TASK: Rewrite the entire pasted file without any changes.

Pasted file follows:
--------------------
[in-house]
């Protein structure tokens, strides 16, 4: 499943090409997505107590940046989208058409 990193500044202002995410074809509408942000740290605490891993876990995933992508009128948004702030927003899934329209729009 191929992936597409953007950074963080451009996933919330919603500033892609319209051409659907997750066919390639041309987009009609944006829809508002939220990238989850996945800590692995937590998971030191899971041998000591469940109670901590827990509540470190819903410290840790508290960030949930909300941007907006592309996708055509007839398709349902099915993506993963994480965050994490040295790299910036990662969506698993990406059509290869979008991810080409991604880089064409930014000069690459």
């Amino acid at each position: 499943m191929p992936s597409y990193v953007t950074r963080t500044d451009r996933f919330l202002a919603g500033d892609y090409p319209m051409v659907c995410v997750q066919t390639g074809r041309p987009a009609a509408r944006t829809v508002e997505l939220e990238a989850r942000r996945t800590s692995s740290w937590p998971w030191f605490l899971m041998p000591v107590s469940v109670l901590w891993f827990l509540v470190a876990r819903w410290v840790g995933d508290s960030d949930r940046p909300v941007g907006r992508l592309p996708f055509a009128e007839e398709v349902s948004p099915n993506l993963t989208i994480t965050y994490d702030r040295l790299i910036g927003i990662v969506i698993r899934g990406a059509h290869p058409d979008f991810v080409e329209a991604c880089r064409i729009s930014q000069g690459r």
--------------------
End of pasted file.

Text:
[in-house]
């Protein structure tokens, strides 16, 4: 499943090409997505107590940046989208058409 990193500044202002995410074809509408942000740290605490891993876990995933992508009128948004702030927003899934329209729009 191929992936597409953007950074963080451009996933919330919603500033892609319209051409659907997750066919390639041309987009009609944006829809508002939220990238989850996945800590692995937590998971030191899971041998000591469940109670901590827990509540470190819903410290840790508290960030949930909300941007907006592309996708055509007839398709349902099915993506993963994480965050994490040295790299910036990662969506698993990406059509290869979008991810080409991604880089064409930014000069690459």
């Amino acid at each position: 499943m191929p992936s597409y990193v953007t950074r963080t500044d451009r996933f919330l202002a919603g500033d892609y090409p319209m051409v659907c995410v997750q066919t390639g074809r041309p987009a009609a509408r944006t829809v508002e997505l939220e990238a989850r942000r996945t800590s692995s740290w937590p998971w030191f605490l899971m041998p000591v107590s469940v109670l901590w891993f827990l509540v470190a876990r819903w410290v840790g995933d508290s960030d949930r940046p909300v941007g907006r992508l592309p996708f055509a009128e007839e398709v349902s948004p099915n993506l993963t989208i994480t965050y994490d702030r040295l790299i910036g927003i990662v969506i698993r899934g990406a059509h290869p058409d979008f991810v080409e329209a991604c880089r064409i729009s930014q000069g690459r």